Written by David Parker
Most houses and many small businesses today have vinyl siding on at least part of the exterior. Vinyl is a plastic material and so it seems like it should be waterproof. Your vinyl flooring protects against water as does the plastic shower curtain. It just makes sense plastic siding is waterproof as well. Well, it’s not.
In reality, vinyl siding is a watershed, not an impermeable water barrier. That means it sheds water quickly and keeps most of it away from places where it might get into materials that could decay. It’s kind of like an umbrella that sheds rain. It keeps you mostly dry, but does not keep all moisture away. When vinyl siding is installed, the bottom is snapped into a channel on the piece below and it is loosely nailed to the vertical building sheathing (sheets of wood or particle board that support the siding). Individual siding “boards” are lapped with no sealant. In fact, if you examine closely, you can stick your hand right into the lap joint. At the ends of the pieces, there are channels that cup the end of the boards. Again, there is a gap at the end between the channel and the siding. It is actually important to leave a quarter of an inch or so because the siding expands and contracts with temperature and if you nail it tight or don’t allow it room to expand; it will buckle and distort.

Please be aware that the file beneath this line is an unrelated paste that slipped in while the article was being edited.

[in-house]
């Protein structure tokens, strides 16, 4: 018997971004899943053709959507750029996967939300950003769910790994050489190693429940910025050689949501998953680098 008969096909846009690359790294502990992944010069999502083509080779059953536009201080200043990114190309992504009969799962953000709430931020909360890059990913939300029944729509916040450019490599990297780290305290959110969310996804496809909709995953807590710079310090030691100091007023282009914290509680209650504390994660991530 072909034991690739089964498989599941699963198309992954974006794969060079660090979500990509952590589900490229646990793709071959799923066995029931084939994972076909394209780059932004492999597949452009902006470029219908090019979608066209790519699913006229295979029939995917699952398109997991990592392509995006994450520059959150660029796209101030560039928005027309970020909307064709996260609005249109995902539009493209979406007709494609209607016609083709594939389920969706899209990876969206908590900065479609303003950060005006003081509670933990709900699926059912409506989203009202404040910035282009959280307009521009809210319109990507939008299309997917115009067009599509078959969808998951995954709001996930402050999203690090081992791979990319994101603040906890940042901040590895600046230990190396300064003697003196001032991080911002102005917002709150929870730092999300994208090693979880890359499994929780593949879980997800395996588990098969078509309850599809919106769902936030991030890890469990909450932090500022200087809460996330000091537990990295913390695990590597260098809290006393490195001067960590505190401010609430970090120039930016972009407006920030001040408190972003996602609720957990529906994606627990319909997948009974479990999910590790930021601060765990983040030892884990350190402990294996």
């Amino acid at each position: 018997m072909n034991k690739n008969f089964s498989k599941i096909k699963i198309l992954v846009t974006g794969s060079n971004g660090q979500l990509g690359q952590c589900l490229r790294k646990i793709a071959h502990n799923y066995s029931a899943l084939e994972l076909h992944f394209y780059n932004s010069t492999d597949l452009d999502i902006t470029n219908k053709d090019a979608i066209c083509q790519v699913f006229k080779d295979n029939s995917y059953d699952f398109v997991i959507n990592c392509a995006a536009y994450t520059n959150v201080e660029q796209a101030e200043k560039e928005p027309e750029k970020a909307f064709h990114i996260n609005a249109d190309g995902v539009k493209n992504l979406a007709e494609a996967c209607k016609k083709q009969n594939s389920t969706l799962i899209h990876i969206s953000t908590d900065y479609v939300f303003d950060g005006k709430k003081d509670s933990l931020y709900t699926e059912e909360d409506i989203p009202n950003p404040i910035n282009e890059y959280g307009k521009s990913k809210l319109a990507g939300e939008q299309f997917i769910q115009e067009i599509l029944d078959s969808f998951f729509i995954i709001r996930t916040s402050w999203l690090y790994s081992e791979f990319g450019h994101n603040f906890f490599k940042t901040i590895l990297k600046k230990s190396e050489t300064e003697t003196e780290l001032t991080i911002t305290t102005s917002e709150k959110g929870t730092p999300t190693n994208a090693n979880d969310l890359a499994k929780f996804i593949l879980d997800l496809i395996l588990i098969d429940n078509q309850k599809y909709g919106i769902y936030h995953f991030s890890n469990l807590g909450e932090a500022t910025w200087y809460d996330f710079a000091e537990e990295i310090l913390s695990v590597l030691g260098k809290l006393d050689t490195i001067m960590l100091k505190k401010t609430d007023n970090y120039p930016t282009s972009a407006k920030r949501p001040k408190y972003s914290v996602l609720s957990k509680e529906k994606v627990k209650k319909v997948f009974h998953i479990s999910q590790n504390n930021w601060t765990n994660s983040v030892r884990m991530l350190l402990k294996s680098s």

Buildings are also subject to water vapor. All that humidity in summer that makes it seem like you’re under water? Your house or business feels it too. And the vinyl siding does nothing to prevent it getting behind it and at the sheathing. And the sun shining on the siding actually pressures the vapor against the sheathing.
So what keeps the water out? The actual water barrier is the plastic sheet or asphalt covered felt paper under the siding. The siding acts as an initial water shed and also protects the sheet goods from physical damage. The technical term for the synthetic product is an “air and water barrier”. It goes by trade names like Tyvek Housewrap by DuPont, but Housewrap, like Kleenex, has almost become a generic term for a synthetic sheet good designed to go under exterior finishes like siding. The felt paper is an older solution and is often found under old wood siding. Both products prevent liquid water from getting to the wood and also prevent (or inhibit) air transmission which keeps vapor from the wood as well.
If the wood gets wet, it can mold and deteriorate which can cause many water-related issues ranging from health concerns to the integrity of the structure. Many times when investigating mold or leaks, we find the air and water barrier has been compromised by a tear or an unsealed penetration by cable TV lines or coolant piping. So, damaged siding does not necessarily mean water can get into the house although it has reduced the amount of protection.
We at MMLP are experts at finding causes and solutions to water infiltration issues, but you can check the exterior for obvious problems yourself. Walk around the exterior and really look at the siding for gaps between pieces, loose boards or damage. What one really needs to look for when checking out damaged siding is if the damage to the siding also caused a tear in the barrier. Also it is good to check the holes drilled by technicians and contractors to bring utilities into the house to make sure they are sealed.